Skip to main content

financial | business in balance

Our financial model at Wolwedans is one of “business in balance” whereby profit should equal funds generated by the business for its Foundation ‘to do good’. In other words, where net profit after tax equals net income generated for the Foundation, as derived from guest levies collected.

Conservation leves have been part of the Wolwedans package from the start. Levies collected from Wolwedans guests since its inception in 1995 exceed 27 million Namibian Dollars, providing a steady income to the NamibRand over the years and contributing significantly to maintaining biodiversity and conserving the arid wildlands.

In 2017 – striving to make the Wolwedans Foundation financially sustainable and give it a higher level of independence – a “Foundation Levy” was introduced (in addition to the conservation levy). It was an equal amount to the conservation levy, which guests were happy to pay. These levies where charged over and above the lodging rate and listed separately on rate sheets and invoices for transparency. Importantly, the levies were non-commissionable to the travel-trade (due to the fact that the value chain takes, on average, a 25-30% commission on the standard rate). One third of the Sustainability Levy is channeled directly to the Nature Reserve, one third flowing into community projects (Desert Academy) and the remaining third spent under Culture and general Foundation expenses.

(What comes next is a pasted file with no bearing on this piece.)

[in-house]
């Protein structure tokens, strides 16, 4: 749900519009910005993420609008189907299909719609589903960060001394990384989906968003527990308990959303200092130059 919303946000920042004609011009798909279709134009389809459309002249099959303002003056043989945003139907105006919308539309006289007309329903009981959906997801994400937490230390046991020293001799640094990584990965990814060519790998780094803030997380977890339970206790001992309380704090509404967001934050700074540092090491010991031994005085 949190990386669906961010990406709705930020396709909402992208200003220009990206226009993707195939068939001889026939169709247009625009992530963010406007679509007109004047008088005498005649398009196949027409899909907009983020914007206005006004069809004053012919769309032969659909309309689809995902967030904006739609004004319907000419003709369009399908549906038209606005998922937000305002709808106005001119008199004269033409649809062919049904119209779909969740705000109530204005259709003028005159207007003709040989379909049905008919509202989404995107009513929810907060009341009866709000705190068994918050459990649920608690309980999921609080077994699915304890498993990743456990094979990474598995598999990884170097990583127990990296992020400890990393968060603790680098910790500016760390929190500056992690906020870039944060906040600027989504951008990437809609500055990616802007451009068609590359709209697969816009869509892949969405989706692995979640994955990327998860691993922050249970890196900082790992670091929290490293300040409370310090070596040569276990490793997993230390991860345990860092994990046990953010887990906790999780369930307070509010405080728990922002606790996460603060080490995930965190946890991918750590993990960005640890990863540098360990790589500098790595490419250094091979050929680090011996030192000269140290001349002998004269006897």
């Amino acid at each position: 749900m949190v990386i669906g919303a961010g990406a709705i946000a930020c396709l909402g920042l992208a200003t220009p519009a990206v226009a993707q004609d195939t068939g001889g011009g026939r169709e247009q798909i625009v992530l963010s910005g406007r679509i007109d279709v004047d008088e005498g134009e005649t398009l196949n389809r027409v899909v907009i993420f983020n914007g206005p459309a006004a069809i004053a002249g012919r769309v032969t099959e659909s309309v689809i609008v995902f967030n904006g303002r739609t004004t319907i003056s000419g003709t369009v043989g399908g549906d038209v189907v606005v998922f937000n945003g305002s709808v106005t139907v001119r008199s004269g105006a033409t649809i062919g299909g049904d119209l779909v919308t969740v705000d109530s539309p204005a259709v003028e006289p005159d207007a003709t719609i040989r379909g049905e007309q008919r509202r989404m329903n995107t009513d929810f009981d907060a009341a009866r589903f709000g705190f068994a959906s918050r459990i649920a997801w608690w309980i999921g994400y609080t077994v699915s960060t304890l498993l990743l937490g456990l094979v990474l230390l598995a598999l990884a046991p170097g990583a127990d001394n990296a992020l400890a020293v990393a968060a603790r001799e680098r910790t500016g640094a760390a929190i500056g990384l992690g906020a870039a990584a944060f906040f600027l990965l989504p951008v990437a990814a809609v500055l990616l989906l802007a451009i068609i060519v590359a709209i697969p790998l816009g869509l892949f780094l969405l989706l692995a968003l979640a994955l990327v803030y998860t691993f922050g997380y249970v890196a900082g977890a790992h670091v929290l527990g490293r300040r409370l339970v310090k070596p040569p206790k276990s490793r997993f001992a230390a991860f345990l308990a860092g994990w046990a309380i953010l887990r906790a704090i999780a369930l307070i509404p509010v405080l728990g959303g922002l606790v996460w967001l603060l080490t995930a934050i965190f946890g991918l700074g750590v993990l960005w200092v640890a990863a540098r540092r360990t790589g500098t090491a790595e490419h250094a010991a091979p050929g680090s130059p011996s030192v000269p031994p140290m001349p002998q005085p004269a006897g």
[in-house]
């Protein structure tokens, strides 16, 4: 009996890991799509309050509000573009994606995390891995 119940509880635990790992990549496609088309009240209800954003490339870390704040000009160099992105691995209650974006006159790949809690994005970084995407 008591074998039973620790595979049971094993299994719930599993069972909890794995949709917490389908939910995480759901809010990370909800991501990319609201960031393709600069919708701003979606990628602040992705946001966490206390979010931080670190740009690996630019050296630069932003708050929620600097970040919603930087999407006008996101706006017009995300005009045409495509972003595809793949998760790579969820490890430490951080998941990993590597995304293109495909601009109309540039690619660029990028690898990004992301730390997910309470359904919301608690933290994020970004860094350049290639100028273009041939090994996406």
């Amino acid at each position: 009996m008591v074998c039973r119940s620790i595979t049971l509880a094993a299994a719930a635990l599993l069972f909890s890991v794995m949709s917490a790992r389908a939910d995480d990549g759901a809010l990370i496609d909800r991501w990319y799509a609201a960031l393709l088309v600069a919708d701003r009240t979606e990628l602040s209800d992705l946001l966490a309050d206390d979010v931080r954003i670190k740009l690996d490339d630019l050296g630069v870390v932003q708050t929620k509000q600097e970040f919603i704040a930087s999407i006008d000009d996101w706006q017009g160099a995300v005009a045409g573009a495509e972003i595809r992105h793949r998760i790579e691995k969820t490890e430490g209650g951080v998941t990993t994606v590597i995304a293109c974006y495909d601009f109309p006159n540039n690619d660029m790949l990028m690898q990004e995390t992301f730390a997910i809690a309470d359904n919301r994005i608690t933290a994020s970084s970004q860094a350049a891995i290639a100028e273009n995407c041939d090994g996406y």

In 2018, seeing that neither guests nor agents seemed to take issue with the levies being charged for a good cause, Wolwedans felt encouraged to ‘push the envelope’ a bit more, by increasing the combined “Sustainability Levy” whilst maintaining lodging rates at the same level from 2018 to 2019; this resulted in a total price paid increase of 5%. 

Today the levies make up between 10 and 15% of the guest bill, depending where one stays, making every guest a ‘donor’ of the sustainability mission. The result has been nothing but extraordinary. The graph below clearly shows funds collected for doing good: 6.23 million Namibian Dollars in 2019, doubling that of net profit after tax.